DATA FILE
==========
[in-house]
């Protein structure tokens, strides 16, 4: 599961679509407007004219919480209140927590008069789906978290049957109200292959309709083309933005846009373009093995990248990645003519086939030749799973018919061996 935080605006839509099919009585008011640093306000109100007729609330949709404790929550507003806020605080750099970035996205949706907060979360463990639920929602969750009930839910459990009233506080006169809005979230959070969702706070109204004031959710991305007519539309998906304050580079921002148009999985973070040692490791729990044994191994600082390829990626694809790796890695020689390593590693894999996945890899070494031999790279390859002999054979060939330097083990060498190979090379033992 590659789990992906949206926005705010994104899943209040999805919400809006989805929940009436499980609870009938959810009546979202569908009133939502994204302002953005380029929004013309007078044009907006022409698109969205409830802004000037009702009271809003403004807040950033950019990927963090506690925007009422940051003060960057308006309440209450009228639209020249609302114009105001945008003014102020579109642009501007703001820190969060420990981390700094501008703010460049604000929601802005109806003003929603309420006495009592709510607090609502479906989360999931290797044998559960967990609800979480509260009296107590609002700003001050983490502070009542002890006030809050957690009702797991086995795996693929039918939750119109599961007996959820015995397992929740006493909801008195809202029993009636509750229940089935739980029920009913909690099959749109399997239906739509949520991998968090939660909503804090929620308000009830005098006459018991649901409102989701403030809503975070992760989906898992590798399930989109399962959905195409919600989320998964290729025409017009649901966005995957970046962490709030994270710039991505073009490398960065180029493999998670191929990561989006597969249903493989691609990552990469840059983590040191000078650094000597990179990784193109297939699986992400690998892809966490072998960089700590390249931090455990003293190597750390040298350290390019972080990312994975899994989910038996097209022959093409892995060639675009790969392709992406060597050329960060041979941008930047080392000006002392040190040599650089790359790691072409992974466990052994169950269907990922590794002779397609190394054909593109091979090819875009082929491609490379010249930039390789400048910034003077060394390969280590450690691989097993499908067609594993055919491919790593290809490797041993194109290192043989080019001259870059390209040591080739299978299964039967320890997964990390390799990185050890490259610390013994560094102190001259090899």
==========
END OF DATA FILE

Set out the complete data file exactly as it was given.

[in-house]
């Protein structure tokens, strides 16, 4: 599961679509407007004219919480209140927590008069789906978290049957109200292959309709083309933005846009373009093995990248990645003519086939030749799973018919061996 935080605006839509099919009585008011640093306000109100007729609330949709404790929550507003806020605080750099970035996205949706907060979360463990639920929602969750009930839910459990009233506080006169809005979230959070969702706070109204004031959710991305007519539309998906304050580079921002148009999985973070040692490791729990044994191994600082390829990626694809790796890695020689390593590693894999996945890899070494031999790279390859002999054979060939330097083990060498190979090379033992 590659789990992906949206926005705010994104899943209040999805919400809006989805929940009436499980609870009938959810009546979202569908009133939502994204302002953005380029929004013309007078044009907006022409698109969205409830802004000037009702009271809003403004807040950033950019990927963090506690925007009422940051003060960057308006309440209450009228639209020249609302114009105001945008003014102020579109642009501007703001820190969060420990981390700094501008703010460049604000929601802005109806003003929603309420006495009592709510607090609502479906989360999931290797044998559960967990609800979480509260009296107590609002700003001050983490502070009542002890006030809050957690009702797991086995795996693929039918939750119109599961007996959820015995397992929740006493909801008195809202029993009636509750229940089935739980029920009913909690099959749109399997239906739509949520991998968090939660909503804090929620308000009830005098006459018991649901409102989701403030809503975070992760989906898992590798399930989109399962959905195409919600989320998964290729025409017009649901966005995957970046962490709030994270710039991505073009490398960065180029493999998670191929990561989006597969249903493989691609990552990469840059983590040191000078650094000597990179990784193109297939699986992400690998892809966490072998960089700590390249931090455990003293190597750390040298350290390019972080990312994975899994989910038996097209022959093409892995060639675009790969392709992406060597050329960060041979941008930047080392000006002392040190040599650089790359790691072409992974466990052994169950269907990922590794002779397609190394054909593109091979090819875009082929491609490379010249930039390789400048910034003077060394390969280590450690691989097993499908067609594993055919491919790593290809490797041993194109290192043989080019001259870059390209040591080739299978299964039967320890997964990390390799990185050890490259610390013994560094102190001259090899």